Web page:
The H5N1 virus does not usually infect people, but more than 130 human cases have been reported by the World Health Organization (WHO) since January 2004. Most of these cases have occurred as a result of people having direct or close contact with infected poultry or contaminated surfaces. However, a few cases of human-to-human spread of H5N1 have occurred.
Of the few avian influenza viruses that have crossed the species barrier to infect humans, the H5N1 virus has caused the largest number of detected cases of severe disease and death in humans. In the current outbreaks in Asia and Europe, more than half of those infected with the virus have died. Most cases have occurred in previously healthy children and young adults. However, it is possible that the only cases currently being reported are those in the most severely ill people and that the full range of illness caused by the H5N1 virus has not yet been defined.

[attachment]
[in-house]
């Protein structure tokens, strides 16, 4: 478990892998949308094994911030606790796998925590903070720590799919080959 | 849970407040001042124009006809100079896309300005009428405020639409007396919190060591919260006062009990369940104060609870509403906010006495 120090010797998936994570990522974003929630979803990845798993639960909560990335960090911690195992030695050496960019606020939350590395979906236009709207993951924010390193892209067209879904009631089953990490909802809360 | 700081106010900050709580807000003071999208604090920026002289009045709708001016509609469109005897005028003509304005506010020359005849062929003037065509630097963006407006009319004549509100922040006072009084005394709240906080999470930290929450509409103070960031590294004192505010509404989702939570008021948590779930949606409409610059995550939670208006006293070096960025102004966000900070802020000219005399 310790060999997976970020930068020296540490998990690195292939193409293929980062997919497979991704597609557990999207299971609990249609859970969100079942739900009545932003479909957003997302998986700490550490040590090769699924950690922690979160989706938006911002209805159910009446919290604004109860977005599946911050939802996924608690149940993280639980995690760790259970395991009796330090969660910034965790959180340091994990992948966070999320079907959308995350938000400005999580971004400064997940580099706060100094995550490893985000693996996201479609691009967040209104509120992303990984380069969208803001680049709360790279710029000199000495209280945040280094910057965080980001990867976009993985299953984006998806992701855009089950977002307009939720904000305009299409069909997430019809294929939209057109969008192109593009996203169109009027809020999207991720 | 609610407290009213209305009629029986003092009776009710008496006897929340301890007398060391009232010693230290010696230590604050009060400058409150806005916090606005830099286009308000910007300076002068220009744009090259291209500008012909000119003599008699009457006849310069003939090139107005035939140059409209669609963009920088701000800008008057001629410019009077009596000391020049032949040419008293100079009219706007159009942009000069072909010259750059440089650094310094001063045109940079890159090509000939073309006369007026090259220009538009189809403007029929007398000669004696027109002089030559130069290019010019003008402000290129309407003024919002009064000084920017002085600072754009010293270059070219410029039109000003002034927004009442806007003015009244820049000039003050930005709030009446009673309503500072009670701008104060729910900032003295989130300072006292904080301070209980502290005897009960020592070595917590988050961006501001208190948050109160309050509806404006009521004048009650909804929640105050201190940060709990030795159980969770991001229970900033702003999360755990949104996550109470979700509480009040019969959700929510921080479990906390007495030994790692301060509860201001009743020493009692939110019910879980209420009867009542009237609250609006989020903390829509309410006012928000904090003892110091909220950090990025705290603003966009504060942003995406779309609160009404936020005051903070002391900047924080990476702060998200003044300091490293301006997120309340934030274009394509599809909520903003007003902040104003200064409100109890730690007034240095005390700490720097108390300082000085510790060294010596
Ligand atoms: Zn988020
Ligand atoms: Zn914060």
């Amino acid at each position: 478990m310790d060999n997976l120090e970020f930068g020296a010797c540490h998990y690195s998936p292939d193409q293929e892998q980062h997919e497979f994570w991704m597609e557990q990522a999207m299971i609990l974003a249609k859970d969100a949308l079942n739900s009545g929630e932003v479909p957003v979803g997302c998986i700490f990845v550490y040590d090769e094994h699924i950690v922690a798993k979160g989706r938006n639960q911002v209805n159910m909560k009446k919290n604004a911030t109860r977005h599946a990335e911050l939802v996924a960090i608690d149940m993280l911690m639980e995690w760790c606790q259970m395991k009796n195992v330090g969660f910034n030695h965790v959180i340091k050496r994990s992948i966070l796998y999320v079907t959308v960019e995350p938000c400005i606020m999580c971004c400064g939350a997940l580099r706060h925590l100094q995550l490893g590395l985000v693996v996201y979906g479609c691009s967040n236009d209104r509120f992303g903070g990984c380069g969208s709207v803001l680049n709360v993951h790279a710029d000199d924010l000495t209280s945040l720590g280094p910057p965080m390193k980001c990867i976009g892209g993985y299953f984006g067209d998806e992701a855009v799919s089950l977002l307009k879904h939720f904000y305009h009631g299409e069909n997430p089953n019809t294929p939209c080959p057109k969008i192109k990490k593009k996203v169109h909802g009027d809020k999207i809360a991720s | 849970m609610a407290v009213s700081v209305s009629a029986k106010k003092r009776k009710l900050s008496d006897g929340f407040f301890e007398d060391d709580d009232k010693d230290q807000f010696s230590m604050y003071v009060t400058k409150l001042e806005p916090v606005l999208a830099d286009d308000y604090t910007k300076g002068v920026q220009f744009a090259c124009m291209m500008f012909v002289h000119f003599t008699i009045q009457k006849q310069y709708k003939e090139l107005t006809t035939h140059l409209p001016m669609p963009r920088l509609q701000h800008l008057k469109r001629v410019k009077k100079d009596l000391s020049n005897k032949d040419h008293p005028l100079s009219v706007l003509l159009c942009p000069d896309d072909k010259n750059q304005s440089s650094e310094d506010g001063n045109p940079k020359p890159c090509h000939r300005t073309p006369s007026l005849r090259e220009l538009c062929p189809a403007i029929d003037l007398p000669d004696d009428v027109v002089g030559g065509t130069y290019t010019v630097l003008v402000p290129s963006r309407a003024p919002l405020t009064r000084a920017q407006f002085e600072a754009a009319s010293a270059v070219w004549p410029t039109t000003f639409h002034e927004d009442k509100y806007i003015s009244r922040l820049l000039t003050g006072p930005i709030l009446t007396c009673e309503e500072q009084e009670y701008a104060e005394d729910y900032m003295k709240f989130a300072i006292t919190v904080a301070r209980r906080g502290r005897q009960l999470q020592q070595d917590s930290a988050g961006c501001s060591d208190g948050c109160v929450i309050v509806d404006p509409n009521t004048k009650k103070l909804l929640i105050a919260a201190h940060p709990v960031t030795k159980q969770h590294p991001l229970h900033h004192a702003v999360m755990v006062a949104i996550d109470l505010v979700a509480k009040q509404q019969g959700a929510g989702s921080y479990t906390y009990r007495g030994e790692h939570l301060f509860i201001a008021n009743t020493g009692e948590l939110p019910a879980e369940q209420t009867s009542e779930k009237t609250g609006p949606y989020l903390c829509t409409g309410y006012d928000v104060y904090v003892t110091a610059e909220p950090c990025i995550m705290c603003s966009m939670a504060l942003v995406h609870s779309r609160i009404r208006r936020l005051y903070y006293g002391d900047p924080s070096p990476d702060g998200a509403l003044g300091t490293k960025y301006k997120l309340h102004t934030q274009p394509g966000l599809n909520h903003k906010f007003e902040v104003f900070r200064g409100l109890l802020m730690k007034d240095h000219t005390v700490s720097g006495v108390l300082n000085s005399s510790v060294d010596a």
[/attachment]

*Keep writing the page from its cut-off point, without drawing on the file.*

So far, the spread of H5N1 from person to person has been rare and has not continued beyond one person. Nonetheless, because all influenza viruses have the ability to change, scientists are concerned that the H5N1 virus could, one day, be able to infect humans and spread easily from one person to another.
Because these viruses do not commonly infect humans, there is little or no immune protection against them in the human population. If the H5N1 virus were to gain the capacity to spread easily from person to person, an influenza pandemic (worldwide outbreak of disease) could begin. Although no one can predict when a pandemic might occur, experts from around the world are watching the H5N1 situation in Asia and Europe closely, and are preparing for the possibility that the virus may begin to spread more easily and widely from person to person.